Meet Atticus Aurelius, the Roman centurion who’s a major secondary character in Magdalene.

I haven’t been blogging much because I now have four work days left and I’ve been writing like a loon. Act three needs much work, so the old nose has been put to the computer without much time for anything else.

I’ll share one bit, though, and maybe you can tell me if this works. You see Atticus finds a Jewish baby early in the story, and obviously, the baby would have been circumcised, because it’s almost 11 months old. So to save this baby from death, Atticus places it in the care of a woman who works in Pilate’s household. And through the years he acts as a father figure to this child, whom he names Quintus.

Now–as I worked through the third draft, it became apparent to me (being the mother of a son) that Quintus was bound to notice certain things at certain points–especially if he hung out in the baths with the Romans, who did NOT circumcise at any time.

So–how to handle this delicate topic? I came up with this scene, which takes place on board a ship. Pilate has been recalled to Rome, and his wife has taken Cyrilla and Quinn with her–and Atticus and all his soldiers are along, too.

Sometimes the art of writing lies in not saying what you mean, but you still have to be obvious enough that it’s clear . . .

They had been on board the transport ship for little more than a week when Cyrilla pulled Atticus aside and motioned to Quinn. “You need to speak to him.”

“About what?”

The tip of her nose went pink. “He has just realized that he . . . is not like you. Because you’ve been with him, you know, more often, since we’ve been aboard the ship.”

Atticus blinked, then drew in a deep breath. He had known this moment would come sooner or later. He hadn’t expected it to come when Quintus was only seven years old.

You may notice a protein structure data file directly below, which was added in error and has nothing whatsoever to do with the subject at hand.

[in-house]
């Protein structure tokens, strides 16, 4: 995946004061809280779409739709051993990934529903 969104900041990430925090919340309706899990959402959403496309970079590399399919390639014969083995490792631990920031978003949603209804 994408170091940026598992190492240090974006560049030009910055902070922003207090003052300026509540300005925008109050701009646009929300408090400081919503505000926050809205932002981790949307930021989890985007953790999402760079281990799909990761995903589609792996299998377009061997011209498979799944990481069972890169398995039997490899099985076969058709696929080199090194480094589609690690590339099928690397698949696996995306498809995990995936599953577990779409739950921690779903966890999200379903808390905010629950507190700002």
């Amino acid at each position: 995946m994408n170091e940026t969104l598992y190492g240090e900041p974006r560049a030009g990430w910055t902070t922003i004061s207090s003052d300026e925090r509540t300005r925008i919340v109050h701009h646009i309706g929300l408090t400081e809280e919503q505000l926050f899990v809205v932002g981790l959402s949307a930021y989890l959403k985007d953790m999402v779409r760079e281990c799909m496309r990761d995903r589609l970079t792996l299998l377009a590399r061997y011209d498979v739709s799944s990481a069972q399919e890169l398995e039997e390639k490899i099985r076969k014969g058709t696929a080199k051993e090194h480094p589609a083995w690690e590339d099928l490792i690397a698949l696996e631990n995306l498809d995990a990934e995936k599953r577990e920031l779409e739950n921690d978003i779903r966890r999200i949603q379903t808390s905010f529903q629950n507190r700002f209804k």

He walked forward, took the boy’s hand, and led him toward the bow of the ship. Smiling, he lifted his son onto a block, then braced the boy’s hands on the rail as a sudden gust struck the boat, sending the vessel over enough to bring the rain within a foot of the shining sea.

To his credit, Quinn laughed. Atticus laughed, too, glad the child wasn’t afraid, and nestled the boy against his chest as they rode the laboring ship.

“Your mother,” Atticus said, glancing down at his son’s face, “tells me that you had a question.”

Quinn looked up, his eyes wide, then he scrunched his nose and nodded.

“You want to know why we look different . . . in a way that has nothing to do with why I’m tall and you’re small.”

Again, the boy nodded.

“Well.” Atticus braced himself against the rail. “When you’re old enough to go to the baths in Rome, you’ll soon see that many men look different. Some people, you see, have rituals they perform on babies. Some people perform these rituals when boys become men. And some people never perform these rituals at all.”

Quinn looked up at him again. “And me?”